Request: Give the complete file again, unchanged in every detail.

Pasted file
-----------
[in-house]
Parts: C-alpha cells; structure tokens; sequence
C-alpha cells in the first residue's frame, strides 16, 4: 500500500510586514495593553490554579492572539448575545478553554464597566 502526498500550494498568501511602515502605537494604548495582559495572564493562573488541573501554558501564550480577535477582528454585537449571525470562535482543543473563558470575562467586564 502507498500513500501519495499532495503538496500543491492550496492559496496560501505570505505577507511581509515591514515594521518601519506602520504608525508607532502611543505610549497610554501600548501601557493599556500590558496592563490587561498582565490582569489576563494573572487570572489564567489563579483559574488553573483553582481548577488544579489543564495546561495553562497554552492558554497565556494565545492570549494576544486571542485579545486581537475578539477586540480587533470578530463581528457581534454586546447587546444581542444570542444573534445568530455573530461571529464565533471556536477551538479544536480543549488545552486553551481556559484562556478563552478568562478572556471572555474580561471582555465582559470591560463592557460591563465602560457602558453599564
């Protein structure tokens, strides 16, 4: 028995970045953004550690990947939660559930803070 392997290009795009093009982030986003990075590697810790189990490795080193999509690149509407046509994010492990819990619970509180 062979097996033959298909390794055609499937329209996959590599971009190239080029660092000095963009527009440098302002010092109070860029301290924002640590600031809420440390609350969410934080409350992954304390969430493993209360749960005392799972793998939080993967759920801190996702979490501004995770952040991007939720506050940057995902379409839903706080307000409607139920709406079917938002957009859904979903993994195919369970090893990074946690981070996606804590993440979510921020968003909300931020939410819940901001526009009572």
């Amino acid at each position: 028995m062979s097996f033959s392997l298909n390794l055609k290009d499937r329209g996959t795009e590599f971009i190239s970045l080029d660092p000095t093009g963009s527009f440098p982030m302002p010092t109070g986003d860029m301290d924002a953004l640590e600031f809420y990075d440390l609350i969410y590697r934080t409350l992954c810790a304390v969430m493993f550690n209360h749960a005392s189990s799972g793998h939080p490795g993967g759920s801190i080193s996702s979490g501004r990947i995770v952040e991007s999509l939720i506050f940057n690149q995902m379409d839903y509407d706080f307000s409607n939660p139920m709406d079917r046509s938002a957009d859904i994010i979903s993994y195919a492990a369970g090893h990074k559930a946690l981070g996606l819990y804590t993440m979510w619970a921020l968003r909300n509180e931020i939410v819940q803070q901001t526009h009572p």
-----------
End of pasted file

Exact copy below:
[in-house]
Parts: C-alpha cells; structure tokens; sequence
C-alpha cells in the first residue's frame, strides 16, 4: 500500500510586514495593553490554579492572539448575545478553554464597566 502526498500550494498568501511602515502605537494604548495582559495572564493562573488541573501554558501564550480577535477582528454585537449571525470562535482543543473563558470575562467586564 502507498500513500501519495499532495503538496500543491492550496492559496496560501505570505505577507511581509515591514515594521518601519506602520504608525508607532502611543505610549497610554501600548501601557493599556500590558496592563490587561498582565490582569489576563494573572487570572489564567489563579483559574488553573483553582481548577488544579489543564495546561495553562497554552492558554497565556494565545492570549494576544486571542485579545486581537475578539477586540480587533470578530463581528457581534454586546447587546444581542444570542444573534445568530455573530461571529464565533471556536477551538479544536480543549488545552486553551481556559484562556478563552478568562478572556471572555474580561471582555465582559470591560463592557460591563465602560457602558453599564
């Protein structure tokens, strides 16, 4: 028995970045953004550690990947939660559930803070 392997290009795009093009982030986003990075590697810790189990490795080193999509690149509407046509994010492990819990619970509180 062979097996033959298909390794055609499937329209996959590599971009190239080029660092000095963009527009440098302002010092109070860029301290924002640590600031809420440390609350969410934080409350992954304390969430493993209360749960005392799972793998939080993967759920801190996702979490501004995770952040991007939720506050940057995902379409839903706080307000409607139920709406079917938002957009859904979903993994195919369970090893990074946690981070996606804590993440979510921020968003909300931020939410819940901001526009009572």
């Amino acid at each position: 028995m062979s097996f033959s392997l298909n390794l055609k290009d499937r329209g996959t795009e590599f971009i190239s970045l080029d660092p000095t093009g963009s527009f440098p982030m302002p010092t109070g986003d860029m301290d924002a953004l640590e600031f809420y990075d440390l609350i969410y590697r934080t409350l992954c810790a304390v969430m493993f550690n209360h749960a005392s189990s799972g793998h939080p490795g993967g759920s801190i080193s996702s979490g501004r990947i995770v952040e991007s999509l939720i506050f940057n690149q995902m379409d839903y509407d706080f307000s409607n939660p139920m709406d079917r046509s938002a957009d859904i994010i979903s993994y195919a492990a369970g090893h990074k559930a946690l981070g996606l819990y804590t993440m979510w619970a921020l968003r909300n509180e931020i939410v819940q803070q901001t526009h009572p």